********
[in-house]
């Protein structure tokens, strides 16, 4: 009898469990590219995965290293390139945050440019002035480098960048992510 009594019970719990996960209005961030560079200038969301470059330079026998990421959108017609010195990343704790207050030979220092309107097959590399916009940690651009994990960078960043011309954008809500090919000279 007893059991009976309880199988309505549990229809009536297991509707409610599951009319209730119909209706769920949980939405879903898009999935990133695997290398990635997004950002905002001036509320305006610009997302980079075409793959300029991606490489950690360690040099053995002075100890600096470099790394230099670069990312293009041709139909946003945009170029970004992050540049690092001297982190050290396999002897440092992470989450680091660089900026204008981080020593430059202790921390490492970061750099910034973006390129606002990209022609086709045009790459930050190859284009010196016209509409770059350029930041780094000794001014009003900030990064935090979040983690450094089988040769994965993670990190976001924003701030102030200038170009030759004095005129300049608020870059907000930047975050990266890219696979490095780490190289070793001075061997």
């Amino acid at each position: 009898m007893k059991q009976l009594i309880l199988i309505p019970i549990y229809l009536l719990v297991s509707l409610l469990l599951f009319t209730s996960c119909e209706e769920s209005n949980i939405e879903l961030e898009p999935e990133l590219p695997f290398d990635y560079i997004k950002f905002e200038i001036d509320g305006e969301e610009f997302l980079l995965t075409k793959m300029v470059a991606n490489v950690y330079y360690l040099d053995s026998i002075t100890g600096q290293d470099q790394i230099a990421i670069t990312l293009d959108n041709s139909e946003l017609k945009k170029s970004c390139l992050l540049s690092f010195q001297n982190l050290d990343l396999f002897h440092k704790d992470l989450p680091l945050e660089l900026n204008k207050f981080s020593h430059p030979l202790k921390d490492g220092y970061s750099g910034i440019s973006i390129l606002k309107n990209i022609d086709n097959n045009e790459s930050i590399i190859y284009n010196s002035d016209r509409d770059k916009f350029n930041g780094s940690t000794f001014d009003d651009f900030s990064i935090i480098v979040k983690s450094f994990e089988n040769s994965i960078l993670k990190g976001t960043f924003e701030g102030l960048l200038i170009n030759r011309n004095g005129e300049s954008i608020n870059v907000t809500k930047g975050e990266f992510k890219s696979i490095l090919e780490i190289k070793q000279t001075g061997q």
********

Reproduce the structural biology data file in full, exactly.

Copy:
[in-house]
């Protein structure tokens, strides 16, 4: 009898469990590219995965290293390139945050440019002035480098960048992510 009594019970719990996960209005961030560079200038969301470059330079026998990421959108017609010195990343704790207050030979220092309107097959590399916009940690651009994990960078960043011309954008809500090919000279 007893059991009976309880199988309505549990229809009536297991509707409610599951009319209730119909209706769920949980939405879903898009999935990133695997290398990635997004950002905002001036509320305006610009997302980079075409793959300029991606490489950690360690040099053995002075100890600096470099790394230099670069990312293009041709139909946003945009170029970004992050540049690092001297982190050290396999002897440092992470989450680091660089900026204008981080020593430059202790921390490492970061750099910034973006390129606002990209022609086709045009790459930050190859284009010196016209509409770059350029930041780094000794001014009003900030990064935090979040983690450094089988040769994965993670990190976001924003701030102030200038170009030759004095005129300049608020870059907000930047975050990266890219696979490095780490190289070793001075061997």
């Amino acid at each position: 009898m007893k059991q009976l009594i309880l199988i309505p019970i549990y229809l009536l719990v297991s509707l409610l469990l599951f009319t209730s996960c119909e209706e769920s209005n949980i939405e879903l961030e898009p999935e990133l590219p695997f290398d990635y560079i997004k950002f905002e200038i001036d509320g305006e969301e610009f997302l980079l995965t075409k793959m300029v470059a991606n490489v950690y330079y360690l040099d053995s026998i002075t100890g600096q290293d470099q790394i230099a990421i670069t990312l293009d959108n041709s139909e946003l017609k945009k170029s970004c390139l992050l540049s690092f010195q001297n982190l050290d990343l396999f002897h440092k704790d992470l989450p680091l945050e660089l900026n204008k207050f981080s020593h430059p030979l202790k921390d490492g220092y970061s750099g910034i440019s973006i390129l606002k309107n990209i022609d086709n097959n045009e790459s930050i590399i190859y284009n010196s002035d016209r509409d770059k916009f350029n930041g780094s940690t000794f001014d009003d651009f900030s990064i935090i480098v979040k983690s450094f994990e089988n040769s994965i960078l993670k990190g976001t960043f924003e701030g102030l960048l200038i170009n030759r011309n004095g005129e300049s954008i608020n870059v907000t809500k930047g975050e990266f992510k890219s696979i490095l090919e780490i190289k070793q000279t001075g061997q």